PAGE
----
The IJF Judo in Schools programme has proven to be among the most successful projects of the five continents in recent years. Step by step, more and more schools are joining the movement, helping the development of judo worldwide. Uganda has also joined the programme and is now implementing it; the official launch is about to take place.
Uganda already received the IJF judogi donation

Ivan Galiwango from the Uganda Judo Association explained, "The programme hasn't been officially launched but we already established training sessions in all the schools on 18th July. Our goal is to have the children learn the first skills and the discipline that they will be able to showcase at the official launch. During the event, the government’s National Sports Council representatives will be invited, it will be a big occasion."

In total, from all ten schools involved, we have registered 350 children so far. We have met a few challenges with parents thinking that judo is a martial art and could be dangerous for the children. Showcasing activities in school and through the media, we are removing that negative mindset and the sport is now being embraced and is becoming well favoured.

For the moment we are holding two judo sessions per week in eight schools and one session per week in the two other schools. Our main barrier to having more sessions is a lack of tatami. We are waiting for the IJF tatami to be released by customs. At the moment we are talking with authorities with the aim of securing the equipment as soon as possible.

The Judo in Schools programme in the short term will yield awareness about judo as a sport. For the moment, the sport is not very popular in Uganda but it will get better and better. In the long run, judo will be embraced as a popular sport providing job opportunities for the youth. The skills and discipline learned in judo will help greatly, also for self-defence. Judo as a sport keeps one physically fit at all ages, hence creating a healthy society.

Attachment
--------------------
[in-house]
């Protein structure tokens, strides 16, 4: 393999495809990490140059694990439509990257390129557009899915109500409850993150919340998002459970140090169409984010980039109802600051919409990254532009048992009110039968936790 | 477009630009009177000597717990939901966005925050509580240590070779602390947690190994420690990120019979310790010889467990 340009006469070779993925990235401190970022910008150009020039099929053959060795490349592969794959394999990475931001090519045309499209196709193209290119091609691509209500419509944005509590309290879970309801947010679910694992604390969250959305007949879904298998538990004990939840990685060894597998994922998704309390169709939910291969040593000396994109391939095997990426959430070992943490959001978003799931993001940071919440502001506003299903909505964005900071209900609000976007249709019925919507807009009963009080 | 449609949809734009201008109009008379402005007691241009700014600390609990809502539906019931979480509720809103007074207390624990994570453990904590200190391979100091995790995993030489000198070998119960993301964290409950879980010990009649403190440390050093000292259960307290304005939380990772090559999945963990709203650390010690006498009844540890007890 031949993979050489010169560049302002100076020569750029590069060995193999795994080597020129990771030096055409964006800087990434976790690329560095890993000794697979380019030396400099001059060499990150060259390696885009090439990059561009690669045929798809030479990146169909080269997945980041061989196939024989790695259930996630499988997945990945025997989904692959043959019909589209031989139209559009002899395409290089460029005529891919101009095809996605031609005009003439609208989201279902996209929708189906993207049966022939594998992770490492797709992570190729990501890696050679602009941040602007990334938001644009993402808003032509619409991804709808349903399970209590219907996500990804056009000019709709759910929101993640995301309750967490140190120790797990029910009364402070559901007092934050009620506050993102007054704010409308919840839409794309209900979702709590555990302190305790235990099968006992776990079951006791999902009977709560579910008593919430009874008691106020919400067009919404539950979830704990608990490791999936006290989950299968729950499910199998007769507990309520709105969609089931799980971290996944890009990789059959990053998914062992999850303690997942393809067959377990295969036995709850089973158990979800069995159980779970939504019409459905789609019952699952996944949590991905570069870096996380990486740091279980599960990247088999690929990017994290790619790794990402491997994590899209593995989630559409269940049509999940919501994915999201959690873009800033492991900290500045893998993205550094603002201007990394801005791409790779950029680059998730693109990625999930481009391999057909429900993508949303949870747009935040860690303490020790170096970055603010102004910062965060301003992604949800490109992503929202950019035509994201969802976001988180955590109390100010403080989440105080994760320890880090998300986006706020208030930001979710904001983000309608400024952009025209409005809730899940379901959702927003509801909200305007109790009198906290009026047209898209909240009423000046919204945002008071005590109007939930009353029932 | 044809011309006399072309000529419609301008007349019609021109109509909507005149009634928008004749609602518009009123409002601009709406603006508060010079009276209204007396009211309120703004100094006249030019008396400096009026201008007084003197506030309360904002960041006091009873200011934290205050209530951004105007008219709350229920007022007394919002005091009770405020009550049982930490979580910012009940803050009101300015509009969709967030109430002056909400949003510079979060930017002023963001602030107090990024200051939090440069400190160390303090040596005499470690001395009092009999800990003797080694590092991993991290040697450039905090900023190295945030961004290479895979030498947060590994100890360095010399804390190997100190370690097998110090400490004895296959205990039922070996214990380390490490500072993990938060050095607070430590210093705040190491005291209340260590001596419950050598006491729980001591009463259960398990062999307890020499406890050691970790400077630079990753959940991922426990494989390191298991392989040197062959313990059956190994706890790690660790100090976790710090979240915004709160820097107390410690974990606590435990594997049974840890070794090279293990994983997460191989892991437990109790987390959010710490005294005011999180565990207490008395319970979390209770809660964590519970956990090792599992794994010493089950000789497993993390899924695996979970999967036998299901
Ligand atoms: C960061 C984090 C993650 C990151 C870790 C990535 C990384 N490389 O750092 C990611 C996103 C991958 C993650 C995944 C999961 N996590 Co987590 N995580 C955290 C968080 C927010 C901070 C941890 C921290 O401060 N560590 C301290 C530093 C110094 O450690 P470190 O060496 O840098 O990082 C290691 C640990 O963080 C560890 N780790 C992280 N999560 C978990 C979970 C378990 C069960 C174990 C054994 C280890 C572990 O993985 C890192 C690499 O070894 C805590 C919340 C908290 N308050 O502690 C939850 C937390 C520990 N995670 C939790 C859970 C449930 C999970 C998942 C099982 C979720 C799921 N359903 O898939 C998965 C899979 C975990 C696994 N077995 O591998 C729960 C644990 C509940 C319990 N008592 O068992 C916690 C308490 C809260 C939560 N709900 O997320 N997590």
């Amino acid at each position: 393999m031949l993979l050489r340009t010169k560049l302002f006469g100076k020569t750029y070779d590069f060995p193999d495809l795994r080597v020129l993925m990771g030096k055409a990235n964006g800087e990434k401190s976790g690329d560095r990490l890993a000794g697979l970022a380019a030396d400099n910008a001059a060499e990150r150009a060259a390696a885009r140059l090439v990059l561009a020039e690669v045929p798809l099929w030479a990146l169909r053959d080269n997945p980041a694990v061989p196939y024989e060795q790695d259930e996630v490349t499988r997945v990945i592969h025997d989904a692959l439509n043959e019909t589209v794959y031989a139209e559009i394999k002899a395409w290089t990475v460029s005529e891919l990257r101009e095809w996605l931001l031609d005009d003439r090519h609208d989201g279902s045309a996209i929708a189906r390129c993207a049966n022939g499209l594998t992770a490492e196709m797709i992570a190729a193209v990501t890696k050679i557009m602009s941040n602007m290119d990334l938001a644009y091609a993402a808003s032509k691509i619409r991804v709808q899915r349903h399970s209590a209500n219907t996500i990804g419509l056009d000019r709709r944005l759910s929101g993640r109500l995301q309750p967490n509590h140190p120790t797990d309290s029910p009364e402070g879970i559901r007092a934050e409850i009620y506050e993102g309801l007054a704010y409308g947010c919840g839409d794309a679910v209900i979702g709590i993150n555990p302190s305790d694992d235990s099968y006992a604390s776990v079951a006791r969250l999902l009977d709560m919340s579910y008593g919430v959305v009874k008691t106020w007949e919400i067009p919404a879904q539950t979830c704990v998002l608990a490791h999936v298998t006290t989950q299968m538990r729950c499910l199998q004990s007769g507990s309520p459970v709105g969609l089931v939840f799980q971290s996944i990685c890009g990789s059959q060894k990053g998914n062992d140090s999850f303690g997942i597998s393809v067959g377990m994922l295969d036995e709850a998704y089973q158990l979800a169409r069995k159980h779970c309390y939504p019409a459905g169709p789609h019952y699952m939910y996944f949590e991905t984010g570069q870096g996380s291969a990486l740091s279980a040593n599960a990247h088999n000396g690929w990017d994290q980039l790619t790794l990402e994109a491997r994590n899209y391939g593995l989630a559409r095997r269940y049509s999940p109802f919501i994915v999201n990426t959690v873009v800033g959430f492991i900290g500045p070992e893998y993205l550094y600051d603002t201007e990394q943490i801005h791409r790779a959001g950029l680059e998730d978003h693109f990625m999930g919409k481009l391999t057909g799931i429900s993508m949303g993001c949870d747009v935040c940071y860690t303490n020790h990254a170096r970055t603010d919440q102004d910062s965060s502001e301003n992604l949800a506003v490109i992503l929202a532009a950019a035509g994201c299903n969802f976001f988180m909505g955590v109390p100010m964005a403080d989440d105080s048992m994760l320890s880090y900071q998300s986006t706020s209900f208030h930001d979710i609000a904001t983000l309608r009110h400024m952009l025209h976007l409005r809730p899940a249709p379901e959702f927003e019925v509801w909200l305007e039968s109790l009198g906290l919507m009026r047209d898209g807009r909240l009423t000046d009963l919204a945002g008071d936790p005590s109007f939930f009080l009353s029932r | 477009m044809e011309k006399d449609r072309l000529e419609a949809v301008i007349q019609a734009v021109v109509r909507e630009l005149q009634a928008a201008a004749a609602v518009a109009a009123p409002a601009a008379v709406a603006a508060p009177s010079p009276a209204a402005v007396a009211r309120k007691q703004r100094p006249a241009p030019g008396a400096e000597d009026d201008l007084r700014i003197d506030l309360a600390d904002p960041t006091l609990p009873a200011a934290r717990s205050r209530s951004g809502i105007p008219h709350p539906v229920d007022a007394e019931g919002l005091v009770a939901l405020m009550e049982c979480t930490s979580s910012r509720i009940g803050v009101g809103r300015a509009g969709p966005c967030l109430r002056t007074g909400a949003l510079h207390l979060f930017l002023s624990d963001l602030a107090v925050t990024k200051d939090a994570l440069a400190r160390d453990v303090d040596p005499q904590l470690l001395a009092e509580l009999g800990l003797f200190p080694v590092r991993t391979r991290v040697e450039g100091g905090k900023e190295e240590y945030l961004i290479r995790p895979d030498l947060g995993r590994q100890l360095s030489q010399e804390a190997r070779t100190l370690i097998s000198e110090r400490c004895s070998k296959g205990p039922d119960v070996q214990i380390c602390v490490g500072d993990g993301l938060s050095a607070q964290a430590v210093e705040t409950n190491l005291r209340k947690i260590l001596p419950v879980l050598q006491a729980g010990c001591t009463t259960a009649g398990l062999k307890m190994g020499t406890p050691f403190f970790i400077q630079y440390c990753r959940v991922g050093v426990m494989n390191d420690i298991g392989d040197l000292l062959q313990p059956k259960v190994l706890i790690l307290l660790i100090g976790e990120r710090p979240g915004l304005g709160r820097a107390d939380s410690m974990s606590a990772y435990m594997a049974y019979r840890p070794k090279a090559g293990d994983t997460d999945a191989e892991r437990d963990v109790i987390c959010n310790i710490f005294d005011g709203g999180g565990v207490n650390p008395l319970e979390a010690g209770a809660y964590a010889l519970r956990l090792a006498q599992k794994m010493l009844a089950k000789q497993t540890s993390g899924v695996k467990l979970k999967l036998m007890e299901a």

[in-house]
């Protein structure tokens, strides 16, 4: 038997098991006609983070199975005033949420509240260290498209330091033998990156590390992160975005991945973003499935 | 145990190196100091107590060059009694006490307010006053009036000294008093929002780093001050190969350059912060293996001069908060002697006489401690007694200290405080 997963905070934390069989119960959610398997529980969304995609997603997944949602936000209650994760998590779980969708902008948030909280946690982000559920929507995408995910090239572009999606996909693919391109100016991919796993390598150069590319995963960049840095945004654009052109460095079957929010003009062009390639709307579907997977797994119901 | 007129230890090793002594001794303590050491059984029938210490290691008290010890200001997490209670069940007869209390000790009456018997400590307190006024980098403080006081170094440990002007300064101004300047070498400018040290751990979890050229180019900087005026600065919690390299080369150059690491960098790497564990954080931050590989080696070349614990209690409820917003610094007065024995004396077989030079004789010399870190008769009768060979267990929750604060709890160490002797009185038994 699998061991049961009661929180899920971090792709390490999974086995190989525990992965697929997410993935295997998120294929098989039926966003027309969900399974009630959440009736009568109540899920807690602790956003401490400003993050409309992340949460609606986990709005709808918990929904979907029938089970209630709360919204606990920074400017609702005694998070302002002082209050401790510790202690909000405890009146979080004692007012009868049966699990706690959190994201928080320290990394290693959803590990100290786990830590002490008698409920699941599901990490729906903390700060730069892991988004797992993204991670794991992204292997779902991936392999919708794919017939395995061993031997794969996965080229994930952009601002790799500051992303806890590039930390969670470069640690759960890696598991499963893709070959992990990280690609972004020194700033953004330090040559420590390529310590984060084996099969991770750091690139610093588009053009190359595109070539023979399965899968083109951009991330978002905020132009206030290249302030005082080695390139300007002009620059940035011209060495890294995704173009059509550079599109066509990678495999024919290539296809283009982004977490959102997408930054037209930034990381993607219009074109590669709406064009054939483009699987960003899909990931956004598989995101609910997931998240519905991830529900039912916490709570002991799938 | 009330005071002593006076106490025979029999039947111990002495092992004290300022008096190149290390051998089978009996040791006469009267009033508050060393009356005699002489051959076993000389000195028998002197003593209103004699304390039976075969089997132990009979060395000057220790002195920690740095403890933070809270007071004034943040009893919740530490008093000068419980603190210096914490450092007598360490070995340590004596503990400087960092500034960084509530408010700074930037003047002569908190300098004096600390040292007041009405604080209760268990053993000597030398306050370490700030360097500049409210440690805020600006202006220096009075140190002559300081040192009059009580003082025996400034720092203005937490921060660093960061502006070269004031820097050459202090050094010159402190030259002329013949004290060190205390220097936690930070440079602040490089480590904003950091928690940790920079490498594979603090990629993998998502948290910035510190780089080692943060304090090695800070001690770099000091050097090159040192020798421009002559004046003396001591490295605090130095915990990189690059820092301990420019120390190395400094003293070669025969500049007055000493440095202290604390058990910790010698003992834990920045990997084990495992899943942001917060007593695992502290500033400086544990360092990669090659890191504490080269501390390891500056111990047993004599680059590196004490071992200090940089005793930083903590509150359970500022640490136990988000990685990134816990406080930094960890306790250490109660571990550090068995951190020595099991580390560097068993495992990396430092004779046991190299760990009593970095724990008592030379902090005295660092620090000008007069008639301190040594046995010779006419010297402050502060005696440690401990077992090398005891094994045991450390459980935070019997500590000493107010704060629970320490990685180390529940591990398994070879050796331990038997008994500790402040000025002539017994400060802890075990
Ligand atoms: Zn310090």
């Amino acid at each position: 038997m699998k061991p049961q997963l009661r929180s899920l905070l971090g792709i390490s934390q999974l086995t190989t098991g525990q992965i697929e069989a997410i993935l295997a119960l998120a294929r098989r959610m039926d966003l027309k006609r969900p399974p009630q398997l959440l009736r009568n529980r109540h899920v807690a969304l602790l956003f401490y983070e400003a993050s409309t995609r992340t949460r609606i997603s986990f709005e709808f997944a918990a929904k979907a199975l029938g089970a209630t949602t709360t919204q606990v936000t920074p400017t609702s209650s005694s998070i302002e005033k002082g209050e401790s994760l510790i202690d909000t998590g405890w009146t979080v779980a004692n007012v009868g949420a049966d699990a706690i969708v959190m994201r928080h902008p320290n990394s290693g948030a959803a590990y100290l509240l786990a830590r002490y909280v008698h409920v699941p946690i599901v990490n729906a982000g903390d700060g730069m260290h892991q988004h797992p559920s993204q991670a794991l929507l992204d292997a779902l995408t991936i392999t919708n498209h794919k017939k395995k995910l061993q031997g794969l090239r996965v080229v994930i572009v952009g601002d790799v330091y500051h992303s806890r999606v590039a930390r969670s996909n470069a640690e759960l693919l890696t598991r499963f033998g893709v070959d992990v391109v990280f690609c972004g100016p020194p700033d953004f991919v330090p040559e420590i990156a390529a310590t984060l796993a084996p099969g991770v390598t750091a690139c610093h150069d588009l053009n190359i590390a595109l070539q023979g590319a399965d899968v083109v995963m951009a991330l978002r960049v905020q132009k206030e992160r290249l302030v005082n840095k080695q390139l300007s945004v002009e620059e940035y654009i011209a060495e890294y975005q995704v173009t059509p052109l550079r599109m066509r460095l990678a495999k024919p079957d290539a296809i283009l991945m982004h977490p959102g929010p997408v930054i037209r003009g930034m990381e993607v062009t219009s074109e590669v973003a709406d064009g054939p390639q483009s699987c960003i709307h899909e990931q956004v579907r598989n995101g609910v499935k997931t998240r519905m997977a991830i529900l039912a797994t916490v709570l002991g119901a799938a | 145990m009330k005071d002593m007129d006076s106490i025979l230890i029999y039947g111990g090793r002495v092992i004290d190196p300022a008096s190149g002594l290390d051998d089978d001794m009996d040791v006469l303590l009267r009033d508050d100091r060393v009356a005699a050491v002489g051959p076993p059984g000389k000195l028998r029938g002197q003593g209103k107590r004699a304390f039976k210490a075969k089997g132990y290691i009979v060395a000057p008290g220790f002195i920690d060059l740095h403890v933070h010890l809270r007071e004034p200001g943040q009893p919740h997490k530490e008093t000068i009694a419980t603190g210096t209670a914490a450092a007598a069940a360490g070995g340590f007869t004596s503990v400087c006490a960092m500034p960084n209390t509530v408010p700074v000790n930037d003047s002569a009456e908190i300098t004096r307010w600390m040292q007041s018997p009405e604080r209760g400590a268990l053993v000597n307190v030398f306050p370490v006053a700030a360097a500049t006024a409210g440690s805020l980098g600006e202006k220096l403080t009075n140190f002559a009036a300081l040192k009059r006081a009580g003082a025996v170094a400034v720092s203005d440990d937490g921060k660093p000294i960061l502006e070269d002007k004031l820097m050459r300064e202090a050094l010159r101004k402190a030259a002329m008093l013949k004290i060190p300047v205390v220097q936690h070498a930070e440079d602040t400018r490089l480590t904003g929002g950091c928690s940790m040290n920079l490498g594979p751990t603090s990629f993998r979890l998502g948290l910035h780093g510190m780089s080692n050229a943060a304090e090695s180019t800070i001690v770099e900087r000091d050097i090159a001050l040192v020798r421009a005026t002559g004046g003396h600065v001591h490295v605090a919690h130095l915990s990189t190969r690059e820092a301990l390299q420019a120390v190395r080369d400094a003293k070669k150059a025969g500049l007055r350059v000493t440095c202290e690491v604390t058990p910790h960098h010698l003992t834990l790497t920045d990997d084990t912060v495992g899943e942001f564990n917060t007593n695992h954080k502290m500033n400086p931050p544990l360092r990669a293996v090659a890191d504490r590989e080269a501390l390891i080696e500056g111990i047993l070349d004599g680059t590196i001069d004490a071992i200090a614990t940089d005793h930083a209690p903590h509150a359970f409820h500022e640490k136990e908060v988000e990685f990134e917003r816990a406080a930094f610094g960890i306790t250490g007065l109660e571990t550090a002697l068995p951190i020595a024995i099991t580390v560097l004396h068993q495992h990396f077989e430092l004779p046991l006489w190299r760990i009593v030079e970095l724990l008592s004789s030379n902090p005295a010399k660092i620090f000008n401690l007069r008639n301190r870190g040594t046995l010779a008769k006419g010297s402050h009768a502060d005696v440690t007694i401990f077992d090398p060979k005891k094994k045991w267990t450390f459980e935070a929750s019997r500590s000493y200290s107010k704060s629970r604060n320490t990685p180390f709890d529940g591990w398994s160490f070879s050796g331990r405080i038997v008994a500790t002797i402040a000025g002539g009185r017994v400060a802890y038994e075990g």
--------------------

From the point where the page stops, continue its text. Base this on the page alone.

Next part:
For the moment, we have 80 judoka registered with the Uganda Judo Association, in the capital, Kampala, and approximately 300 extra judoka are registered in different clubs spread around the country.

Our objectives are: to make judo a popular sport in Uganda, to provide employment for the youth so that they can improve their standard of living, to consolidate international relations between Uganda and other countries worldwide through judo, to instill discipline and fitness among people of all ages in our society, to create a conducive environment for those who are physically impaired so that they can interact freely with others through para judo.

We truly believe that judo can help the population to obtain jobs, to learn important skills and improve discipline. We want to participate in international events because it will also help to spread the judo values among our population.

We are moving on with judo nationwide and I am happy to report a positive turn out for new members joining the various clubs. Once we are able to acquire the two containers with the tatami, we shall be fully set. We also need to work with the coaches to make sure they have the right skills. Otherwise, the project, the Judo in Schools programme is on the move smoothly and we are happy about it."

Judo in Schools is only one dimension of the development of judo in any country but an important one that will help the future generations to have a brighter future. Uganda is definitely on the right path. Through the initiative, the number of judo players will increase as well as their skills and the impact on the local communities will soon or later be visible.

See also